Meet Ian Martin, an English Professor from Glasgow who is now head of Communications for Eni's International Resources. Approaching his work in the same way he used to hold his lectures, Ian is dedicated to listening and making people around him comfortable. Having working in both Milan and London, Ian utilizes his ability to communicate in different languages and cultures to prepare Eni's global messaging strategy. "Communication is a transfer of humanity," he says, and his job is as much centered around people as it as around language.

Watch Ian's human approach to communications on the most recent episode of Faces of Eni.

How to capture the essence of this incredible, terrible year in a few short words and without using profanity? It's not easy.

Thankfully, the dictionary website Merriam-Webster.com has released its list of most heavily searched words of 2020, and they tell the story of an historic year in US politics and the life of our planet. Here's a sample.

The top word, unsurprisingly, was "Pandemic," a disease outbreak that covers a wide area and afflicts lots of people. In 2020, the coronavirus crisis hit every region of the world, triggering a public health, economic, and political emergency on a geographic scale our planet has never experienced. Differing responses to that problem defined the politics (and geopolitics) of 2020.

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While recent news from Pfizer, Moderna and AstraZeneca on the efficacy of their respective COVID vaccines is encouraging, it has also given rise to bidding wars between wealthy countries trying to secure the largest supply of the new drugs for their citizens. Meanwhile, many governments in emerging market economies, where healthcare infrastructure is generally weaker, are worried they'll be kicked to the back of the line in the global distribution process. Indeed, history bears out their concerns: while a lifesaving HIV treatment hit shelves in the West in the mid-1990s, for example, it took years to become widely in Africa, which saw some of the worst HIV outbreaks in the world. But here's the catch: even if wealthy countries manage to obtain large supplies of vaccines to immunize their populations, the interconnected nature of the global economy means that no one will really be out of the woods until we all are. Here's a snapshot of how many COVID vaccines select countries have already purchased.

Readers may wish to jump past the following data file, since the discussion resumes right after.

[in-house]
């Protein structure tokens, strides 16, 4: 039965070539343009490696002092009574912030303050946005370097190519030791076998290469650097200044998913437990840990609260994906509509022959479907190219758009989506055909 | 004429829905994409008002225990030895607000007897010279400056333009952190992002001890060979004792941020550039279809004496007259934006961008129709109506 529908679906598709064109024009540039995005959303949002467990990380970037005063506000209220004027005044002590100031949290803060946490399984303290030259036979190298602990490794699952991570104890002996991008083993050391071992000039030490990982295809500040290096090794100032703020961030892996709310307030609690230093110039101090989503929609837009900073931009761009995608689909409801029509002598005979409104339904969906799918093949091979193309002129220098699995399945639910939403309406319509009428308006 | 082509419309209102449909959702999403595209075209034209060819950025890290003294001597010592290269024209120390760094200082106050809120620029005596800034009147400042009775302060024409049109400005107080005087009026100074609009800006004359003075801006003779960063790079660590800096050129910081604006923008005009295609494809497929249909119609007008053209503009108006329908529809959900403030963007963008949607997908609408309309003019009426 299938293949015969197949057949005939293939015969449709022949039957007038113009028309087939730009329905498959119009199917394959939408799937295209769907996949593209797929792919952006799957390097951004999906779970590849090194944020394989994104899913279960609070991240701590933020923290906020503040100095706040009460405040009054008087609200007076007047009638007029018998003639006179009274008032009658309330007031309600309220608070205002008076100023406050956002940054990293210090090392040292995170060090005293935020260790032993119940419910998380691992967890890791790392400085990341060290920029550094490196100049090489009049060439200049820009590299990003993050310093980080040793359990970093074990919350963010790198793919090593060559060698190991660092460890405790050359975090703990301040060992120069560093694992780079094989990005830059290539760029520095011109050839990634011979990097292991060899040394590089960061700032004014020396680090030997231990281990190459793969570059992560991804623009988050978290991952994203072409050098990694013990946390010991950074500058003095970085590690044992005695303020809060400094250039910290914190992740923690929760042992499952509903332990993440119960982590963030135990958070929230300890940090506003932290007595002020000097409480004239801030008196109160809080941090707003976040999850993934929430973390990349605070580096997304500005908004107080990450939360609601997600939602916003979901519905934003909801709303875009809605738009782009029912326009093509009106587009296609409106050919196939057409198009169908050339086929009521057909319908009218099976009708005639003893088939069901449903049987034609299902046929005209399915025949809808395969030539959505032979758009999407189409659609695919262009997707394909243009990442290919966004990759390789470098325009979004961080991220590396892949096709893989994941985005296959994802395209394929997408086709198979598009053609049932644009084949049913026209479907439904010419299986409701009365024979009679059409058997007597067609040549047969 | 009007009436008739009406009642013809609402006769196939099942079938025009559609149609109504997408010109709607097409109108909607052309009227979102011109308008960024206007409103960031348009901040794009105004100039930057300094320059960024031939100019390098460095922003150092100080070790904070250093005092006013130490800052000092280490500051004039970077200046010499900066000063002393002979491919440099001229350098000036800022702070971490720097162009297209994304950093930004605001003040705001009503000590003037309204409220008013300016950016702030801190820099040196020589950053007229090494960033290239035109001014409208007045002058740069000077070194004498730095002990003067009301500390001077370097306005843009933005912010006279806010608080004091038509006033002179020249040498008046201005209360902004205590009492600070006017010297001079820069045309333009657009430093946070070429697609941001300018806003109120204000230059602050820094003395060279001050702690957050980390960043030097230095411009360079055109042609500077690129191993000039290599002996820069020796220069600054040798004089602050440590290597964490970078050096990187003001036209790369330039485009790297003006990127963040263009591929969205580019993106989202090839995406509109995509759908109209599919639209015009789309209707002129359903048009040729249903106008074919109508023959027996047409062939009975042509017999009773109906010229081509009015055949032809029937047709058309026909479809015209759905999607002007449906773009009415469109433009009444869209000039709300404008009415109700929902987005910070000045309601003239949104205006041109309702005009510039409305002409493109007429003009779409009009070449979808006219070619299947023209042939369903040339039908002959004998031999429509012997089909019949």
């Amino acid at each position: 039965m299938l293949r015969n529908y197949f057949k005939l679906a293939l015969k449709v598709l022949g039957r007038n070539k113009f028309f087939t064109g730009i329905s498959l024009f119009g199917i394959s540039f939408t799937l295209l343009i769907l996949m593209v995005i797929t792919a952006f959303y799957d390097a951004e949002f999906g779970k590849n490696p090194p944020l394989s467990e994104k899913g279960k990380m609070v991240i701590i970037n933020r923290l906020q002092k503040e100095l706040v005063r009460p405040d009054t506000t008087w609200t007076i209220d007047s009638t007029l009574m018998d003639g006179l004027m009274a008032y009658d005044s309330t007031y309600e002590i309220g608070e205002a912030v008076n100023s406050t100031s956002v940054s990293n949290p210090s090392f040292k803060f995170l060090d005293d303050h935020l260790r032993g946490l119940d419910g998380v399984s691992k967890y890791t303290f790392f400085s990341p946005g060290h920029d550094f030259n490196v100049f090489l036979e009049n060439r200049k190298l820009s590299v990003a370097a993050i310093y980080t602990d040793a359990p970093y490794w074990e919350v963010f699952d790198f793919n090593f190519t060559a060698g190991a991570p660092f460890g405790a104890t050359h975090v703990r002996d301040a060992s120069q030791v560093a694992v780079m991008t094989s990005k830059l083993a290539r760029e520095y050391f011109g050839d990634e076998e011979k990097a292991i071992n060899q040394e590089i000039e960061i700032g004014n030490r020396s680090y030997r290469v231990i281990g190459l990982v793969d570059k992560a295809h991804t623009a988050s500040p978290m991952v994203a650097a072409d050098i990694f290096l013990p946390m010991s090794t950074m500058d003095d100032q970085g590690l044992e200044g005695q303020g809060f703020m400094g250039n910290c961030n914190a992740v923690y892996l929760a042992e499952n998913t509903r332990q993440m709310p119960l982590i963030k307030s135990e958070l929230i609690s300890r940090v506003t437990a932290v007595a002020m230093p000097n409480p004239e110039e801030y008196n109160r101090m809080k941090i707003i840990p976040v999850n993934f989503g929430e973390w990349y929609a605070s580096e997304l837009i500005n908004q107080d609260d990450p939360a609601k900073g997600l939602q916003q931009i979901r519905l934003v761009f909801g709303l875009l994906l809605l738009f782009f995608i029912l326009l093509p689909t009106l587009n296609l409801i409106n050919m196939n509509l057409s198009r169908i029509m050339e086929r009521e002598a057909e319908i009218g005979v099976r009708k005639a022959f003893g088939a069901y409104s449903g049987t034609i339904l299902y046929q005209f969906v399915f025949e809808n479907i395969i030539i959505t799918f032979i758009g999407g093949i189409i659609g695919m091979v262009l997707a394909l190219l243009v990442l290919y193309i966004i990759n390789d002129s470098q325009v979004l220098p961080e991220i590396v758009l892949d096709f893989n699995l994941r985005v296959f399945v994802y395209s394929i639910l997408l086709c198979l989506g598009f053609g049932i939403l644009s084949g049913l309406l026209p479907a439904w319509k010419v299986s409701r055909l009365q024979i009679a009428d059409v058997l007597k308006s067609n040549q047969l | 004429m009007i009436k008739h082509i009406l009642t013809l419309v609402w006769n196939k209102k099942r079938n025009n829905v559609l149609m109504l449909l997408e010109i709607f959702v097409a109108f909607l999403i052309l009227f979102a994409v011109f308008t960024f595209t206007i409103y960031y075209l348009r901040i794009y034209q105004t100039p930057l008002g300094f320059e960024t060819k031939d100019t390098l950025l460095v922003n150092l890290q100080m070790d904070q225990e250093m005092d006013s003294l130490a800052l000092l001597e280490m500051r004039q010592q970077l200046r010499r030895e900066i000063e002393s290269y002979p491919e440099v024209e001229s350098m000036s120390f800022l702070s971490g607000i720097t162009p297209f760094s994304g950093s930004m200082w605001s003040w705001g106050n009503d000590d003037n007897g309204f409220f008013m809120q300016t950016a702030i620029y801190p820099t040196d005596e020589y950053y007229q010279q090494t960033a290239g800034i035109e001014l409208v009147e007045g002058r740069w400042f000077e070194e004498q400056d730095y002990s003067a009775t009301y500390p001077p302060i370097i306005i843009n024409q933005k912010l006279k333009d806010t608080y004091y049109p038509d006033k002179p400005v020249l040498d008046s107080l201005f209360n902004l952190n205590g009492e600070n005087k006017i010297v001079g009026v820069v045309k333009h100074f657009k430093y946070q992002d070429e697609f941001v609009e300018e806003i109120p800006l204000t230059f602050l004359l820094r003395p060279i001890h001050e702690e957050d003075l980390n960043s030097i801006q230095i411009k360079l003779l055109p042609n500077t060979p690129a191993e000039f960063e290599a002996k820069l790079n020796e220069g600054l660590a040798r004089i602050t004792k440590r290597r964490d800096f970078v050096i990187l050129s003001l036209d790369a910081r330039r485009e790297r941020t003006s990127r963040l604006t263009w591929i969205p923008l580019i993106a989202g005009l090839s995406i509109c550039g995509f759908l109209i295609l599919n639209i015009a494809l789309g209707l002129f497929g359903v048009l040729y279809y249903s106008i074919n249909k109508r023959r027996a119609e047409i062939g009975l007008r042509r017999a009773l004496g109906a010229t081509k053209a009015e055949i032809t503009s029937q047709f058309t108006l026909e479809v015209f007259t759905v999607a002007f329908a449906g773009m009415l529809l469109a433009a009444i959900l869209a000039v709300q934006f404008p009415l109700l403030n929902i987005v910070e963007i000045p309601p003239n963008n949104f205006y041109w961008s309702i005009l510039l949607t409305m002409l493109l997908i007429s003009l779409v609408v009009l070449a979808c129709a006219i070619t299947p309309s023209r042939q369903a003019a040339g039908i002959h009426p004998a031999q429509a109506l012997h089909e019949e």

Afghanistan's small breakthrough: For months, disagreements over a range of political issues have hamstrung the intra-Afghan peace talks brokered by the Trump administration that aim to bridge the years-long conflict between the Afghan government and the Taliban. But this week, a significant breakthrough was made on the principles and procedures governing the talks, that, experts say, will help push negotiations to the next phase. One key advance is agreement on the official name of the Afghan government, an issue that stalled talks earlier this year. Still, progress is fragile. Taliban violence and efforts to seize territory have only increased since the militants and the US reached a deal in February on a blueprint for an American troop withdrawal. And the Trump administration says it aims to pull out all but 2,500 US troops by mid-January, whether the Taliban have kept their end of the deal or not. What's more, while this week's development puts the parties one step closer to an eventual power-sharing agreement, it's unclear whether the incoming Biden administration will even honor the Trump administration's deal with the Taliban.

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Two weeks ago, Russia secured a deal to build a naval base in Sudan, its first new military facility in Africa since the end of the Cold War. The accord is a major milestone in Moscow's wider push to regain influence, and income, on a continent where the Kremlin was once a major player.

But with the ideological and military contests of the Cold War long over, what is Moscow doing in Africa today?

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Reasons for Hope: COVID and the Coming Year. Watch on Friday. Dec 4 2020 12 noon - 1 pm ET